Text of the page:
Dharma Talk: Life is a Wonder!

By Thich Nhat Hanh

On May 10, 2008, during the “Engaged Buddhism for the Twenty-First Century” retreat at the Kim Lien Hotel in Hanoi, Thich Nhat Hanh answered questions from retreatants. Here are a few of those questions and answers.

Thich Nhat Hanh

A Beautiful Continuation

A written question: My father is retiring after fifty-five years of leading companies. He has decided that unless he can remain a very important person by having a high position or being affiliated with a prestigious institution, he is “irrelevant.” As a result he does not want to live. He has said he cares about no one and has no interests left in life. I’ve tried watering his good seeds and spending time with him. But his anger is very deep and his manas is 72 years strong [laughter]. How can I help him?

We might help him by telling him to learn to look deeply into his own person, to understand himself. We are usually caught in our notion of self. We are not aware that a self is made only of non-self elements, just as a flower is made only of non-flower elements. Sometimes we notice that we have certain talents and skills, but we should know that these talents and skills have come from our ancestors. When you know that your own talents, as well as your suffering and your happiness, have come from your ancestors, you are no longer caught in the idea that all these things belong to you.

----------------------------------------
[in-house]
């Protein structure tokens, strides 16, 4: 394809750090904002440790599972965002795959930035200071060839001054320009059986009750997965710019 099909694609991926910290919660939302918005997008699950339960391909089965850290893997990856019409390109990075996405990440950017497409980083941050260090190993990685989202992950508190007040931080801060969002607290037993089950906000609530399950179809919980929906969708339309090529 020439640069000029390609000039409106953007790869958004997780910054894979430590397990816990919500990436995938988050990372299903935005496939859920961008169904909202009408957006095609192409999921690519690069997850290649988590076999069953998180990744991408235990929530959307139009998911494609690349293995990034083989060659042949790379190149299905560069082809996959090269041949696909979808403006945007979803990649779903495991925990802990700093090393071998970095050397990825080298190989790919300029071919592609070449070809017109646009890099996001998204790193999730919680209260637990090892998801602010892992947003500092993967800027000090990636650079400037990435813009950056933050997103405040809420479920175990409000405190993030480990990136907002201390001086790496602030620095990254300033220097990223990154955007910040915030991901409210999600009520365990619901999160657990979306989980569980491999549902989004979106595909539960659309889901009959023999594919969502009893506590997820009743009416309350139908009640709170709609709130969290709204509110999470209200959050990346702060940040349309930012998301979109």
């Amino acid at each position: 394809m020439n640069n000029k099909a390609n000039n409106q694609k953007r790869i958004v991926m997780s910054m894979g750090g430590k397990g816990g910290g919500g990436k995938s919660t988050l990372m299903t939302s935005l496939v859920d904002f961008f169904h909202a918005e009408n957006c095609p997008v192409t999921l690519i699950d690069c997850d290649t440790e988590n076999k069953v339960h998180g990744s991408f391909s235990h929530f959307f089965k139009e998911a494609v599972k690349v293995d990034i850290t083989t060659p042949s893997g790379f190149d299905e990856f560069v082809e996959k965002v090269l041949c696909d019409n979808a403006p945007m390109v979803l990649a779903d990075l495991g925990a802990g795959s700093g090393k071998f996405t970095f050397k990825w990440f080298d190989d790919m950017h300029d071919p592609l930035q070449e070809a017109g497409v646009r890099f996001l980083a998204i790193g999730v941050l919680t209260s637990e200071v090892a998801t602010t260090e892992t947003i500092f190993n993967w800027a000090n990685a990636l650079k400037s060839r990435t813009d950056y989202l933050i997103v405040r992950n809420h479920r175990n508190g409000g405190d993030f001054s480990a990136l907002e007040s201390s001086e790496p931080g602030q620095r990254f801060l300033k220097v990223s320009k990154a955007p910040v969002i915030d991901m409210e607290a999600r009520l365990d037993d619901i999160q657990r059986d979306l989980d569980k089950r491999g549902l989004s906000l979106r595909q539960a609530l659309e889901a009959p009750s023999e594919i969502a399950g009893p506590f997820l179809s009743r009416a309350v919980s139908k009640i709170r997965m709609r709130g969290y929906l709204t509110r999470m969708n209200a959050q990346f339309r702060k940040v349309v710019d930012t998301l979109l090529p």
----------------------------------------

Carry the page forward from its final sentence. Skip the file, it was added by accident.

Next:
In the Buddhist tradition when we Touch the Earth we make the gesture of opening our two hands to show that we have nothing in us. Everything has been transmitted through our ancestors. There is nothing to be ashamed of, nothing to be proud of. We inherit many things from our ancestors. In that light we can release everything very quickly. The insight that self is made up of nonself elements can be very liberating. Then it will be possible for us to see ourselves in our children and in our friends.

We know that the disintegration of this body does not mean our end — we always continue! We continue beautifully or not so beautifully, depending on how we handle the present moment. If in the present moment we can produce thoughts of loving kindness, forgiveness, and compassion, if we can say inspiring words, if we can perform beautiful acts of compassion, then we will have a beautiful continuation. We have sovereignty over the present moment.